The Problem of Only Choosing Self-Care When You're in Pain


Editor's Note

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I’ve had migraines for four decades and it has been a long process to learn what affects their causation and relief. Over the years there have been changes, and a big shift happened when I became perimenopausal and began getting up to 10 migraines a month. I became vigilant, observing patterns of how my body reacted to triggers, when I needed to avoid things like alcohol or excessive activity, and drawing back when stress was becoming too much. In addition to medication, I did exercise and stretching, watched diet and caffeine intake, applied massage, heat and cold therapy according to what I was discovering about my body’s responses.

Despite the many strategies I put into place, I still had stretches of bad days. Migraines can be a full-body experience, producing pain all over my body, evoking digestive issues, and interfering with cognitive functioning.

One year the days in which that was happening included Christmas and Boxing Day.

I had been doing research on vitamins, minerals and herbs for migraines and discovered that there are just a few that show positive results in double-blind placebo-controlled studies. There was a company that made a formulation with all those substances in one pill. I was reluctant to try it because they would not be covered by my drug plan. After those few, awful days, though, I decided that it was worth spending the money to figure out if they could make a difference.

The pills arrived and I started taking them and was surprised. I started feeling better. Within a short while of beginning the supplement I went two weeks without any migraines at all. And I was happy.

Sort of.

Something was nagging me and wouldn’t quite let me be completely celebratory about this new-found pain-free existence. At first, I wondered if I had merged my identity with that of being a migraineur, but that didn’t feel right. I kept digging and hit on it.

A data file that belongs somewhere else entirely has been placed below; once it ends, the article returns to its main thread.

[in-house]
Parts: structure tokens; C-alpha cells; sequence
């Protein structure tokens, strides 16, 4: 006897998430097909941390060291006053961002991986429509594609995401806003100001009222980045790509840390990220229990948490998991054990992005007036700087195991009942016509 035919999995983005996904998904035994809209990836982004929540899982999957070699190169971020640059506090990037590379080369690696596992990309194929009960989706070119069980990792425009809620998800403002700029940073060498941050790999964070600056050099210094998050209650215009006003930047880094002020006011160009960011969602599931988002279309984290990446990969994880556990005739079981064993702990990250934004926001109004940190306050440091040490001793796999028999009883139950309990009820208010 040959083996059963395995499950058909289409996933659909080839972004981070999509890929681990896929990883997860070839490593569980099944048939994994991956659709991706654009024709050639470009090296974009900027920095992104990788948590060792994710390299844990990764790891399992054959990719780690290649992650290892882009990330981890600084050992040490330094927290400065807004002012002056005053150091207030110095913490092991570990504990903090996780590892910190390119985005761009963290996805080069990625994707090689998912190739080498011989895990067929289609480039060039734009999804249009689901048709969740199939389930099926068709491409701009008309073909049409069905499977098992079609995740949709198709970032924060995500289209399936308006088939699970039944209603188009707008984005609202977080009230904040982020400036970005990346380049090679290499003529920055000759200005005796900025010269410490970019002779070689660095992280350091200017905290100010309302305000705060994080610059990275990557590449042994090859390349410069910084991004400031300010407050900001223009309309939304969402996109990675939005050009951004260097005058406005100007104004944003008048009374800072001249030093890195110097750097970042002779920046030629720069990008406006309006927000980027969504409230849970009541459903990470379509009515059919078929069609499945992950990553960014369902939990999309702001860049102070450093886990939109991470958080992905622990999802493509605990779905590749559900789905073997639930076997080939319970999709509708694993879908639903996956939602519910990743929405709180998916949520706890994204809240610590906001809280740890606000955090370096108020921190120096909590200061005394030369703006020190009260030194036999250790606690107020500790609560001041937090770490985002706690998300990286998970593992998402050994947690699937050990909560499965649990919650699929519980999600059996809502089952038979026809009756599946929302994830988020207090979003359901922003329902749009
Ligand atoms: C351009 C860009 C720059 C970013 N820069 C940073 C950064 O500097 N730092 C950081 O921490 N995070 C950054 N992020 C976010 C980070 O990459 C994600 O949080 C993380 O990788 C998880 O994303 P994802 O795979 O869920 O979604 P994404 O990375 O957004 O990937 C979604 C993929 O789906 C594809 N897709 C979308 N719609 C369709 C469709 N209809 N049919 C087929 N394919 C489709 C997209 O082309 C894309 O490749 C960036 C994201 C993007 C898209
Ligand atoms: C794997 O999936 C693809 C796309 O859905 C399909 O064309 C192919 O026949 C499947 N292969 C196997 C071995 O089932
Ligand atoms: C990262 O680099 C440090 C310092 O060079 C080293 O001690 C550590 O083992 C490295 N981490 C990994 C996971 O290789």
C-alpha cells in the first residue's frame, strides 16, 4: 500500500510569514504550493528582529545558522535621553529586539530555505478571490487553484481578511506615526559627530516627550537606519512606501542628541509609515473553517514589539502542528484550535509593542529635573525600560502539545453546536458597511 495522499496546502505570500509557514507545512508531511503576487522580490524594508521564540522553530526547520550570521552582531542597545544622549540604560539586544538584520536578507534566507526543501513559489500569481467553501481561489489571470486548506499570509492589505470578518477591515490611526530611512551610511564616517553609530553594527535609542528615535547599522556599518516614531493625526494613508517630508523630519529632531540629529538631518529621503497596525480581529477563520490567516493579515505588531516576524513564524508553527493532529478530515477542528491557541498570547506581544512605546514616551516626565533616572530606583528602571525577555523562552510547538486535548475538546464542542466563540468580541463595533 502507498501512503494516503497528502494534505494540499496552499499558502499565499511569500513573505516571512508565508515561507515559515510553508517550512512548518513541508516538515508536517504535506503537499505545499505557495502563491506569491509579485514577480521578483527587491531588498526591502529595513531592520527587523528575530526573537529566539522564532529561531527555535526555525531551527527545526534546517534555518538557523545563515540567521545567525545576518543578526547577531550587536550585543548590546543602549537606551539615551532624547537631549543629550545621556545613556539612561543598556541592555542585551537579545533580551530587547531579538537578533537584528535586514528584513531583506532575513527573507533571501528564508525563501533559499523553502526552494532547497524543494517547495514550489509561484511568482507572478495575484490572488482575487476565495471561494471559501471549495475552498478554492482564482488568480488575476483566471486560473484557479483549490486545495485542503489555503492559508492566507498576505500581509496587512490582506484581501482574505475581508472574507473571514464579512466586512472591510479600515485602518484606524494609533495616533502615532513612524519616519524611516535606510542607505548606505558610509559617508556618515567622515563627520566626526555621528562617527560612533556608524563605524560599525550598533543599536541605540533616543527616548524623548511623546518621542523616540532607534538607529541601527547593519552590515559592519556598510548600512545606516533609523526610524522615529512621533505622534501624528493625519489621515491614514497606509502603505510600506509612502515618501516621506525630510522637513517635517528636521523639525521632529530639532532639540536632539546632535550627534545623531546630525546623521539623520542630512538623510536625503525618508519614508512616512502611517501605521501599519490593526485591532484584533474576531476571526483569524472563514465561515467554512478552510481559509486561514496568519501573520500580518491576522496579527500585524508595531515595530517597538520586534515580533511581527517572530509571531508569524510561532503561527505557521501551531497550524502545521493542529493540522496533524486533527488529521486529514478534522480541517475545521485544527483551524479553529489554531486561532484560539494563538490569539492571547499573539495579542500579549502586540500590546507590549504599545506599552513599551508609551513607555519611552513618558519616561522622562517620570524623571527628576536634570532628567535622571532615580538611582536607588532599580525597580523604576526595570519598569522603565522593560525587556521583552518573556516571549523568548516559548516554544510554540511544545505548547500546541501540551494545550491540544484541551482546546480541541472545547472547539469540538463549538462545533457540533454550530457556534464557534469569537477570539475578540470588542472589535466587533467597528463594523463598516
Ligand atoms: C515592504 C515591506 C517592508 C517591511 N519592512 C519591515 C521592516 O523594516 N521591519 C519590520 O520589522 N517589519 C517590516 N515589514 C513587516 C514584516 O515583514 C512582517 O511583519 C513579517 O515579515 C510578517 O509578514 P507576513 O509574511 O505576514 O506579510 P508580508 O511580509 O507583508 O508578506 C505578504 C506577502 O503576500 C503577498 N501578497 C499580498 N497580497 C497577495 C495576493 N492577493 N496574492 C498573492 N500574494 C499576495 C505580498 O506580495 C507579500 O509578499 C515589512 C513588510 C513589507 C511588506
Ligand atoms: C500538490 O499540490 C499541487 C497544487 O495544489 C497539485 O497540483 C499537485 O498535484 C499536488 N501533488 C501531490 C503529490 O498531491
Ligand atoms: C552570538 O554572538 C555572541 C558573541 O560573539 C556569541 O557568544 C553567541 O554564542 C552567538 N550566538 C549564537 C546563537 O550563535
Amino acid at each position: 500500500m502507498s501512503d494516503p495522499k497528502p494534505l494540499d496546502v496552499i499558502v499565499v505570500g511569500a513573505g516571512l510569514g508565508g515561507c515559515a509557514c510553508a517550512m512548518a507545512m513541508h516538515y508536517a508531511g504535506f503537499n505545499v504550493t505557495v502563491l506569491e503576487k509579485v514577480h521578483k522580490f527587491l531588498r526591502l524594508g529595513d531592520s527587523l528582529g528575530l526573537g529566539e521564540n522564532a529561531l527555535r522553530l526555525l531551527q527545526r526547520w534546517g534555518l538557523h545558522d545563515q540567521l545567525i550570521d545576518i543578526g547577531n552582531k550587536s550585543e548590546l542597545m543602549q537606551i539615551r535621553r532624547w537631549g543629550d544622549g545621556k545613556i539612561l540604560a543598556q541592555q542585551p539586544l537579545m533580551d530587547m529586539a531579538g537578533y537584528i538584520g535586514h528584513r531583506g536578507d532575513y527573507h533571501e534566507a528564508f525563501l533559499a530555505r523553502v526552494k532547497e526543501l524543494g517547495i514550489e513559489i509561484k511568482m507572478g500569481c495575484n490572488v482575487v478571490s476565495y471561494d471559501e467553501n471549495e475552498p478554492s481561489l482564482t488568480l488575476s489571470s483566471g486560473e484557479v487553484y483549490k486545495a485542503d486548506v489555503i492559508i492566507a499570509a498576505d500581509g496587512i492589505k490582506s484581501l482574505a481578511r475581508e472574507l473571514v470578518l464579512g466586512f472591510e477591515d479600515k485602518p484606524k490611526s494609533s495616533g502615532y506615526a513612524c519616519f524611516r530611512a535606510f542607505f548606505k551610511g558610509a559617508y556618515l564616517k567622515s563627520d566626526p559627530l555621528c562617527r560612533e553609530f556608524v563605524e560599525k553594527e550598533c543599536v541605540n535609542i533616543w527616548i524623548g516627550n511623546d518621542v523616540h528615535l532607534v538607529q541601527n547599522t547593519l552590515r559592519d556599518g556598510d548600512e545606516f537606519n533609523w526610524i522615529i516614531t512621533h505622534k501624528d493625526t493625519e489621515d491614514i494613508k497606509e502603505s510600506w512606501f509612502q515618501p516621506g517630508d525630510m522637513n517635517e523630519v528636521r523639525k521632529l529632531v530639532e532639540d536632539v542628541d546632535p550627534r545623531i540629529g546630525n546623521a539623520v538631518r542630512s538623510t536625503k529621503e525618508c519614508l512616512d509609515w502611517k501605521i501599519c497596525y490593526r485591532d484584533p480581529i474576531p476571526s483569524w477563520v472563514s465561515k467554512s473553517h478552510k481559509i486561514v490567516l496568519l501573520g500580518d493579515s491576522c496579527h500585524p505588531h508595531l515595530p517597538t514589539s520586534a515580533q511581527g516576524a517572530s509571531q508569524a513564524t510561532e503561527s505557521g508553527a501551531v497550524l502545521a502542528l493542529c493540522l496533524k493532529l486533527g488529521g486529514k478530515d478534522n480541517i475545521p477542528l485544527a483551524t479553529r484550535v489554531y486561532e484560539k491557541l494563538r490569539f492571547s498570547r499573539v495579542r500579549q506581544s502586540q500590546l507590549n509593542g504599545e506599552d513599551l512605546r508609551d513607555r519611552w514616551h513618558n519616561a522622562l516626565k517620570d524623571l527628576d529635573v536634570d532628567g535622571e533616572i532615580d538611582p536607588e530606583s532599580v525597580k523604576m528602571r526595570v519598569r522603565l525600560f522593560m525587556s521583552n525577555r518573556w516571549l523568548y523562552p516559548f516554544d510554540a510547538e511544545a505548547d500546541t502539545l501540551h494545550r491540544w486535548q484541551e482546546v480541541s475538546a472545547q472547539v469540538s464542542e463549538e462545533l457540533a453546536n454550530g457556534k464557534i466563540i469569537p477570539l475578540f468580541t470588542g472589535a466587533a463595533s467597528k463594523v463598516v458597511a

While having a migraine is no picnic, I really took care of myself well when they came along. I ditched all unnecessary responsibilities. I put on the most comfortable clothes and did whatever my body needed: hot showers or baths, hot foot soaks, and cold packs on my neck. I cuddled up in fuzzy blankets and watched movies, read books, listened to podcasts – or did none of the above if my senses could not handle it. But the point was that I did things that I liked, that felt good and took care of me. My kids were even a bit extra sensitive to me and sometimes asked if they could help me out.

But outside of having migraines, it was full speed ahead. I took care of the house. I took care of my family. I went to work. It seemed there was always something to do and almost never time for me.

At a deeper level, when I thought my migraines were going away, I started to think about losing the only time I allowed myself to take care of me. When I finally made that connection, I realized how concerning that was.

Pain originates in the brain. If I only care for myself when there is pain, that can serve as a kind of reinforcement. My brain can get the message that pain is the way to get self-care. And when I am in need of self-care, it could become willing to give the cue that is necessary to get me to slow down and engage in soothing and loving activities.

I needed to choose self-care, not in response to migraines, but as a lifestyle. Not just because I am in pain, but before I am in pain, because I am worthy. Not just as a preventative activity, but also because these are things I want to do to have joy and meaning and love for self in my life.

The nutritional supplement ended up being another strategy that affected me positively but did not obliterate migraines entirely. I no longer wait for a migraine to come before I engage in endeavors that I find enjoyable. I’ve practiced taking time for myself; my weeks include activities such as meeting friends for coffee, spending time playing piano or guitar, reading good books, watching movies, having bubble baths, going to bed early, massages, stretching, meditation and baking. Self-care is no longer a strategy I employ judiciously, but something I consider essential.

Getty Image by AleksandraKuzmina


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